On eve of pope's visit, priest-abuse survivors push UN for action
On the eve of Pope Benedict XVI's first visit to the United States, a sex-abuse victims' organization Monday challenged the United Nations to investigate an alleged Vatican cover-up of priests who used their authority to sexually exploit children. ( dpa )
The Survivors Network of those Abused by Priests (SNAP) said the UN should investigate the role of Benedict and Vatican officials in the cover-up.
Benedict is to arrive Tuesday evening in Washington, meet with US President George W Bush on Wednesday and address the United Nations on Friday on human rights issues, including the death penalty and abortion.
SNAP had hoped that some victims would be able to meet with the pope during his five-day visit to the US, but SNAP's president, Barbara Blaine, told Deutsche Presse-Agentur dpa they had not received a response to the group's request to meet with the pontiff.
Blaine said she suspected Benedict would instead meet with "a few handpicked survivors" under pressure from US cardinals to address the issue. No such meeting has yet been announced by Catholic officials.
Benedict is however expected during his visit to address the scandal that has eroded confidence in the US Catholic Church since it broke in 2002 - possibly as early as Wednesday, when he meets with the country's bishops.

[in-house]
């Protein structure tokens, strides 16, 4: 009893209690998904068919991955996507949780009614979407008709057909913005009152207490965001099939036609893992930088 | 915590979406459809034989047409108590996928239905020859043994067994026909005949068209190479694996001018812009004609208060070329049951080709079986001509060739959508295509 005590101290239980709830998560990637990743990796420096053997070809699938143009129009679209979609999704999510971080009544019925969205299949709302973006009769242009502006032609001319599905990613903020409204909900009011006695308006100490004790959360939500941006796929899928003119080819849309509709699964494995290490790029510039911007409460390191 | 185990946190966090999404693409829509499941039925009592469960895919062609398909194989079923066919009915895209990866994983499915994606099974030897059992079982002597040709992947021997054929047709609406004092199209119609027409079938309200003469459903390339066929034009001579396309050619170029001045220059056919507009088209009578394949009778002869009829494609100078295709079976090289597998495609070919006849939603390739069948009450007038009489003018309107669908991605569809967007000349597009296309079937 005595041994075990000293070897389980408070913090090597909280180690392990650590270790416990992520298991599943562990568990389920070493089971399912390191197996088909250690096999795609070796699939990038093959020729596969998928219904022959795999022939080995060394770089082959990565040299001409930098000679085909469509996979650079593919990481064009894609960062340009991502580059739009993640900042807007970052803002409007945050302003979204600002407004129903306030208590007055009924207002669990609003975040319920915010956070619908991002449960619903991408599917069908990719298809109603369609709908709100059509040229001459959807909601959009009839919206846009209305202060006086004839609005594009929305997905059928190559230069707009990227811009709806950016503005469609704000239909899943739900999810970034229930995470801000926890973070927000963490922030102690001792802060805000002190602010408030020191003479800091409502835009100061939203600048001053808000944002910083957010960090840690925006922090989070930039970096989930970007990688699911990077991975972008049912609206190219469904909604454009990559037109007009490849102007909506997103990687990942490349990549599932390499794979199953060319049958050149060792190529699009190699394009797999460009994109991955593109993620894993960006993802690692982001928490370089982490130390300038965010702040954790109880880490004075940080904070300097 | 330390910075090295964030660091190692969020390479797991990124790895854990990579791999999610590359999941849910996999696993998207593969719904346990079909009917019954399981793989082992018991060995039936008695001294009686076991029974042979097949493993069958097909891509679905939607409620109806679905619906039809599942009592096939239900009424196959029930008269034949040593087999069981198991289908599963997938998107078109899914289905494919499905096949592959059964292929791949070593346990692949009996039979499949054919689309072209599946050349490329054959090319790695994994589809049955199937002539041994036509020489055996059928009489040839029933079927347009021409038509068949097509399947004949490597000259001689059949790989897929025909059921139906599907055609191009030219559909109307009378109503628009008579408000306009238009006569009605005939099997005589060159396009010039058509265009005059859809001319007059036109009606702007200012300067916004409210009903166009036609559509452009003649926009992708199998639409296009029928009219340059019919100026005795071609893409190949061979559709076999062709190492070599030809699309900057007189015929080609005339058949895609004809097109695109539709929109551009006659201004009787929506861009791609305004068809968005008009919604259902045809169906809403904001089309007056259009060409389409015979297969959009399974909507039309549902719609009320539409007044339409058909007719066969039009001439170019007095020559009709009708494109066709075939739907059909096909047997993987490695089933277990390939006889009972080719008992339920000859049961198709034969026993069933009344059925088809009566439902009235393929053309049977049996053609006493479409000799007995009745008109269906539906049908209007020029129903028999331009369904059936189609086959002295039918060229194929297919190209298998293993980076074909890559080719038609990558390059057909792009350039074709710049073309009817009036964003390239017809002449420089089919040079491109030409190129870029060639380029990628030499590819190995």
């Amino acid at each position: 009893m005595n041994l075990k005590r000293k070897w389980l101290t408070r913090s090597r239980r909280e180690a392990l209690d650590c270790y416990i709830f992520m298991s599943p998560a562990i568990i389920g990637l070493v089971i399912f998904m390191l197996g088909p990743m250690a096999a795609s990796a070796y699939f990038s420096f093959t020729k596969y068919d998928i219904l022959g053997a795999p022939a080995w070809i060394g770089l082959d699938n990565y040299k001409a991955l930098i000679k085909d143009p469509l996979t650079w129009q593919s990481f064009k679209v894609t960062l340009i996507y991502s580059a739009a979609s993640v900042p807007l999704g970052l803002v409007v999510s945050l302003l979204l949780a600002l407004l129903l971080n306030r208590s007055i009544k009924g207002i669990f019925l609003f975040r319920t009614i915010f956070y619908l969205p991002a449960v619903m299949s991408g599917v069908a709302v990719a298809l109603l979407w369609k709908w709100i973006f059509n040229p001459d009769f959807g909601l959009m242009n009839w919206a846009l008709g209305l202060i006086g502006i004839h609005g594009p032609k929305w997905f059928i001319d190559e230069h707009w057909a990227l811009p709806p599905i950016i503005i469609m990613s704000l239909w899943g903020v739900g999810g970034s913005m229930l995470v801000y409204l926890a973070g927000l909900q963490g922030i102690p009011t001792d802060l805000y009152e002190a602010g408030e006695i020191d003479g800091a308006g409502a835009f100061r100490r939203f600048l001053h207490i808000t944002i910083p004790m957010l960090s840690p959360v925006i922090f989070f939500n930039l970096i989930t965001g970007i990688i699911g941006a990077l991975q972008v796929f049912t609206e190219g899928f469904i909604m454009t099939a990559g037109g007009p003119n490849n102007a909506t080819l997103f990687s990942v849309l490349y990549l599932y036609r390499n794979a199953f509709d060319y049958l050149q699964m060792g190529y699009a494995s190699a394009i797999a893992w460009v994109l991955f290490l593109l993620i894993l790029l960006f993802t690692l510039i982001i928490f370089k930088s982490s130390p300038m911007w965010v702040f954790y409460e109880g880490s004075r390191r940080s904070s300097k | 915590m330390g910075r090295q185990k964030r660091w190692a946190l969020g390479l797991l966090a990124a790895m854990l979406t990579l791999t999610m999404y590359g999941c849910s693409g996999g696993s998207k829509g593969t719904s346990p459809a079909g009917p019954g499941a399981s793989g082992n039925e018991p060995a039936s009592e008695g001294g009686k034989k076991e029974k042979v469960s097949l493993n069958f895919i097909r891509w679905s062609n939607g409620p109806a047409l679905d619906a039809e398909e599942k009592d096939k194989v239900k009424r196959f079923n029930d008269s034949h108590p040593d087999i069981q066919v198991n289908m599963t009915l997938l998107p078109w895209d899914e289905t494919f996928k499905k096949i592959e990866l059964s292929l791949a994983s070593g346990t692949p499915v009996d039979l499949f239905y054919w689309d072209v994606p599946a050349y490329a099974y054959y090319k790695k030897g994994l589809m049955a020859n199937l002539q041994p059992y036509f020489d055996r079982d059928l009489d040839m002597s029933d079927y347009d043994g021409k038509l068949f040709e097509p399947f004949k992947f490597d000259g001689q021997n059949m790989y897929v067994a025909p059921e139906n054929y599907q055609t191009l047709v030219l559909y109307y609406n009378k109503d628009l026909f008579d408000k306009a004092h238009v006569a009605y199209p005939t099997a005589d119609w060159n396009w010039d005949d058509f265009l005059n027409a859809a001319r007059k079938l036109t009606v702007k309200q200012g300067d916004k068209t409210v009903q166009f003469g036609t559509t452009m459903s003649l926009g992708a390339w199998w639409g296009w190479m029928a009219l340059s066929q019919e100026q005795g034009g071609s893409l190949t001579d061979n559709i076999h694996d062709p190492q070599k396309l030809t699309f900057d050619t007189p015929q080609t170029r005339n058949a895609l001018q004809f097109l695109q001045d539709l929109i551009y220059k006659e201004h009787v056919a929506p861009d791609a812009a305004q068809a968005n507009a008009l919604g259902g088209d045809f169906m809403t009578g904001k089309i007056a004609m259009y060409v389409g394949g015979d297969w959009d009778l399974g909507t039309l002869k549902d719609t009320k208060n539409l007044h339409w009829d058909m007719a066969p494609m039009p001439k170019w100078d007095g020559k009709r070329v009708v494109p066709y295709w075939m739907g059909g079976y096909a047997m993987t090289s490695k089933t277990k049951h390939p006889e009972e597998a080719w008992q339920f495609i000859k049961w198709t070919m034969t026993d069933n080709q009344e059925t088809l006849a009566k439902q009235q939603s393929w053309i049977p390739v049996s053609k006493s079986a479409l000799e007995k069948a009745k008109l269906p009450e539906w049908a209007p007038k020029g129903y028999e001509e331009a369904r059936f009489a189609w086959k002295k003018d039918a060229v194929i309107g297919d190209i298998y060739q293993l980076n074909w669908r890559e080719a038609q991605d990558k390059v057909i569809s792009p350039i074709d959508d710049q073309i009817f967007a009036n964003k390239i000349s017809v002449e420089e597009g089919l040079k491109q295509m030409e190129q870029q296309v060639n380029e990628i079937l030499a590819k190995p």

SNAP noted in its press statement that the Vatican was a signatory to the UN Charter on the Protection of the Rights of Children, but had refused to submit required reports.
"Victims are concerned that Pope Benedict, who will undoubtedly chastise nations this week for human rights violations, is administering a world wide institution in which human rights violations against children are an historic, ongoing and daily occurrence," SNAP said in a statement.
The group noted that in the US alone, nearly 6,000 clergy have been acknowledged by church officials to have sexually assaulted children.
The church has paid out billions of dollars in damage awards in the US, Ireland and elsewhere. In Los Angeles, a judge ordered the Archdiocese of Los Angeles to pay the record-setting settlement of 660 million dollars to 508 sexual abuse victims.
In 2002 alone, six US bishops and archbishops stepped down. Cardinal Bernard Law of Boston and his predecessors protected nearly 100 pedophile priests who raped, sodomized and otherwise sexually assaulted hundreds of young children, and moved them to new postings without informing parents.
Similar revelations followed in 2002 in at least 15 other countries, including France, Germany, Britain, Ireland, Austria, Australia, New Zealand, Italy, Poland, the Philippines, Hong Kong, Mexico, Argentina, El Salvador and Chile.
SNAP charged that Benedict was in a top leadership post at the Vatican, as head of the Congregation of the Doctrine of the Faith, for 27 years, and should have been aware of the cover-up.